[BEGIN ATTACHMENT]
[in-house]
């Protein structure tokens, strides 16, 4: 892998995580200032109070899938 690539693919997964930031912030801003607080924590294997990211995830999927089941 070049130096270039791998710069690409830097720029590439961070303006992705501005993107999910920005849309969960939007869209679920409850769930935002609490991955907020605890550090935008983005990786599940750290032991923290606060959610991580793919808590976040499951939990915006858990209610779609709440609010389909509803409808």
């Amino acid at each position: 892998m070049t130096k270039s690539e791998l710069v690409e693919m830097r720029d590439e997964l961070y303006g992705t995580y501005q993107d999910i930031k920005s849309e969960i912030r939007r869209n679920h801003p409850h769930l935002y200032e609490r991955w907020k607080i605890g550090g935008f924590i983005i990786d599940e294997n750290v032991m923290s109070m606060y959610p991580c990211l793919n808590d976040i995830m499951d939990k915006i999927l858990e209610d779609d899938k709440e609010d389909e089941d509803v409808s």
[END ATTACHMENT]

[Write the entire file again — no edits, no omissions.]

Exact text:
[in-house]
């Protein structure tokens, strides 16, 4: 892998995580200032109070899938 690539693919997964930031912030801003607080924590294997990211995830999927089941 070049130096270039791998710069690409830097720029590439961070303006992705501005993107999910920005849309969960939007869209679920409850769930935002609490991955907020605890550090935008983005990786599940750290032991923290606060959610991580793919808590976040499951939990915006858990209610779609709440609010389909509803409808």
């Amino acid at each position: 892998m070049t130096k270039s690539e791998l710069v690409e693919m830097r720029d590439e997964l961070y303006g992705t995580y501005q993107d999910i930031k920005s849309e969960i912030r939007r869209n679920h801003p409850h769930l935002y200032e609490r991955w907020k607080i605890g550090g935008f924590i983005i990786d599940e294997n750290v032991m923290s109070m606060y959610p991580c990211l793919n808590d976040i995830m499951d939990k915006i999927l858990e209610d779609d899938k709440e609010d389909e089941d509803v409808s």